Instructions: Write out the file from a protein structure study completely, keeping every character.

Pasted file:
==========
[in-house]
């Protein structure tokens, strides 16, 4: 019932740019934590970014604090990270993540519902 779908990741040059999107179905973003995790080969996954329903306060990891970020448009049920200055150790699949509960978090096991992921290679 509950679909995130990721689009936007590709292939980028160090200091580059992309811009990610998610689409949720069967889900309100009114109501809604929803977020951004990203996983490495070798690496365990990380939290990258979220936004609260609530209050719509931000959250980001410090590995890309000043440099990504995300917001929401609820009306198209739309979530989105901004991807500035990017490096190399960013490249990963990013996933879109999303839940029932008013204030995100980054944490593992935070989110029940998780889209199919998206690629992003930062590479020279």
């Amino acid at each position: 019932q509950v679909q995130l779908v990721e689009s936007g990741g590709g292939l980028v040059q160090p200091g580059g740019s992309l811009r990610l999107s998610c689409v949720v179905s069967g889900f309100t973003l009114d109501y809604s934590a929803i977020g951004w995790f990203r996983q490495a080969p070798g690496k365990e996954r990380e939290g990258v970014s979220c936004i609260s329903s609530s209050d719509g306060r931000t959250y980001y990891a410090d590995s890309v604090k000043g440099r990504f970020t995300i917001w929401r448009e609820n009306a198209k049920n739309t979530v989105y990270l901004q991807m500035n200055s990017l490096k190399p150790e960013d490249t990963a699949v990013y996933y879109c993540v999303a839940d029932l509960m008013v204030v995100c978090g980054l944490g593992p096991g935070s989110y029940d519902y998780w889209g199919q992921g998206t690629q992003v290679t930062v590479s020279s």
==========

[in-house]
């Protein structure tokens, strides 16, 4: 019932740019934590970014604090990270993540519902 779908990741040059999107179905973003995790080969996954329903306060990891970020448009049920200055150790699949509960978090096991992921290679 509950679909995130990721689009936007590709292939980028160090200091580059992309811009990610998610689409949720069967889900309100009114109501809604929803977020951004990203996983490495070798690496365990990380939290990258979220936004609260609530209050719509931000959250980001410090590995890309000043440099990504995300917001929401609820009306198209739309979530989105901004991807500035990017490096190399960013490249990963990013996933879109999303839940029932008013204030995100980054944490593992935070989110029940998780889209199919998206690629992003930062590479020279």
């Amino acid at each position: 019932q509950v679909q995130l779908v990721e689009s936007g990741g590709g292939l980028v040059q160090p200091g580059g740019s992309l811009r990610l999107s998610c689409v949720v179905s069967g889900f309100t973003l009114d109501y809604s934590a929803i977020g951004w995790f990203r996983q490495a080969p070798g690496k365990e996954r990380e939290g990258v970014s979220c936004i609260s329903s609530s209050d719509g306060r931000t959250y980001y990891a410090d590995s890309v604090k000043g440099r990504f970020t995300i917001w929401r448009e609820n009306a198209k049920n739309t979530v989105y990270l901004q991807m500035n200055s990017l490096k190399p150790e960013d490249t990963a699949v990013y996933y879109c993540v999303a839940d029932l509960m008013v204030v995100c978090g980054l944490g593992p096991g935070s989110y029940d519902y998780w889209g199919q992921g998206t690629q992003v290679t930062v590479s020279s």